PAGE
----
A Foreign Country

Thomas Kell, the protagonist of Charles Cumming's A Foreign Country, is no James Bond. Forced out of MI6, Britain's Secret Intelligence Service, to protect his superiors from the embarrassment of his allegedly botched last mission, he gets a call when the organization is once again threatened with international scandal. They need his bulldog tenacity for an off-the-books assignment to investigate the mysterious disappearance of Amelia Levene, MI6's incoming (and first female) director. Kell is on the skids: "a forty-two-year-old man, estranged from his forty-three-year-old wife, with a hangover comparable in range and intensity to the reproduction Jackson Pollock hanging on the wall of his temporary bedroom." Nonetheless, he knows only one life--espionage--and so is happy to pack up his spy gear and get back to work.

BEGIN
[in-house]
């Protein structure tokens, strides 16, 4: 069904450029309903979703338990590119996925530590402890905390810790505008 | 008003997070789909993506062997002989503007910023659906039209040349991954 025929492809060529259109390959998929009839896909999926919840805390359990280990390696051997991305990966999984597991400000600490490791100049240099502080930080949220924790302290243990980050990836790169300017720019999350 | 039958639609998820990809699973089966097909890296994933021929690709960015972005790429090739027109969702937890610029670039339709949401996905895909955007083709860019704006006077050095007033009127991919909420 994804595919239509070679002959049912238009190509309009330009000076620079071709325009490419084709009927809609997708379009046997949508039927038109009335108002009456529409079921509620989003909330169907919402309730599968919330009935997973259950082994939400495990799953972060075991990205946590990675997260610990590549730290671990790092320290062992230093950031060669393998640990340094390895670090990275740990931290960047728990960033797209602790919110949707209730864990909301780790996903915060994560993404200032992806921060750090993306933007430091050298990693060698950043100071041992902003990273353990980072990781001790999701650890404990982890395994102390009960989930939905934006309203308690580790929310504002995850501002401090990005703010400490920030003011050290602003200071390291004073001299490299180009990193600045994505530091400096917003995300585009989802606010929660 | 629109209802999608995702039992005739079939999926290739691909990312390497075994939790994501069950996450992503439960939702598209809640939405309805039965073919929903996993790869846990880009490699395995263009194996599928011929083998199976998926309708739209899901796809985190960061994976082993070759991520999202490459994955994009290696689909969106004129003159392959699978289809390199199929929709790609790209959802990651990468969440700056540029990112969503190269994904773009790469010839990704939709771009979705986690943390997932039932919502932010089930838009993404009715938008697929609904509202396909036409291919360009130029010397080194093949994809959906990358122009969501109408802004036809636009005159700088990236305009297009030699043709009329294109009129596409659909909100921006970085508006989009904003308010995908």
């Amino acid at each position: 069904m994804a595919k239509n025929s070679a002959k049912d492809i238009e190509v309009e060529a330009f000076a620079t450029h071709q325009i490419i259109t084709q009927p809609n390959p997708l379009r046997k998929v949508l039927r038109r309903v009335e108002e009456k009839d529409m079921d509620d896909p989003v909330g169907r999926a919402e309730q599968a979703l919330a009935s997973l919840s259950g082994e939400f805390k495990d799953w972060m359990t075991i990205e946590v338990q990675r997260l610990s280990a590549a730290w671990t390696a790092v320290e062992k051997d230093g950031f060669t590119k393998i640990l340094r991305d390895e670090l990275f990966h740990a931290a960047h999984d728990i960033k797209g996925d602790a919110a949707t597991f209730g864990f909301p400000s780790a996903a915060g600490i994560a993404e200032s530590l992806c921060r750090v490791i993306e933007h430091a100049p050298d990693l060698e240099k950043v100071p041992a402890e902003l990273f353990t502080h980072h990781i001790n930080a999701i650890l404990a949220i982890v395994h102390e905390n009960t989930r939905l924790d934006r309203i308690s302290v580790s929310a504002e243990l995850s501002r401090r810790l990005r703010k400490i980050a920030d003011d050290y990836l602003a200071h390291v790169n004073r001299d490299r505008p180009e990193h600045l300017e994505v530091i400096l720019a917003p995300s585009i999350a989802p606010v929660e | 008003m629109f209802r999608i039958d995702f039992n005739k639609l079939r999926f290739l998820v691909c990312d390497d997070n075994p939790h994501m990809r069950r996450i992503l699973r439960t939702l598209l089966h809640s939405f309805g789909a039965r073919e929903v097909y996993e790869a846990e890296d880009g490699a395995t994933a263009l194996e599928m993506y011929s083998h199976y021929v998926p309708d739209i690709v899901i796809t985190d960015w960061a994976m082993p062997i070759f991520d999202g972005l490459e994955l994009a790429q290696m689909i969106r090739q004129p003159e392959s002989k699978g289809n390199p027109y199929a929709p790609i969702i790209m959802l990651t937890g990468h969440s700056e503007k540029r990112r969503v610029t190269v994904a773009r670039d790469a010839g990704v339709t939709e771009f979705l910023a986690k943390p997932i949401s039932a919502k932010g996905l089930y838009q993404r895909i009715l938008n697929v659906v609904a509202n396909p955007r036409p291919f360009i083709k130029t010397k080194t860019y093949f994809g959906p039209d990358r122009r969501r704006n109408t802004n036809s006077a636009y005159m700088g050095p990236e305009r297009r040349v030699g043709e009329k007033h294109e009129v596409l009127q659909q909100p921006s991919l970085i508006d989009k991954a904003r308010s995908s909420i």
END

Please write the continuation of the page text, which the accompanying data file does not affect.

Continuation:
Cumming, once a candidate for MI6 himself, has written well about the clandestine world of British espionage (most notably in 2011's The Trinity Six). His morally complex, "superannuated spook" Kell recruits "two borderline geriatric retreads who hadn't been in the game since the fall of the Berlin Wall" and leads them through the hot and shadowy streets of Tunis and Marseilles. They have to work difficult tag-team surveillance operations, hopping trains between France and England, as the investigation uncovers a shady French scheme to discredit the British and regain influence in North Africa. Of course, nothing and no one are as they seem. Cumming's finely developed characters and intricately tangled plot make for an entertaining return to a world that le Carré and Fleming left years ago. --Bruce Jacobs, founding partner, Watermark Books & Cafe, Wichita, Kan.

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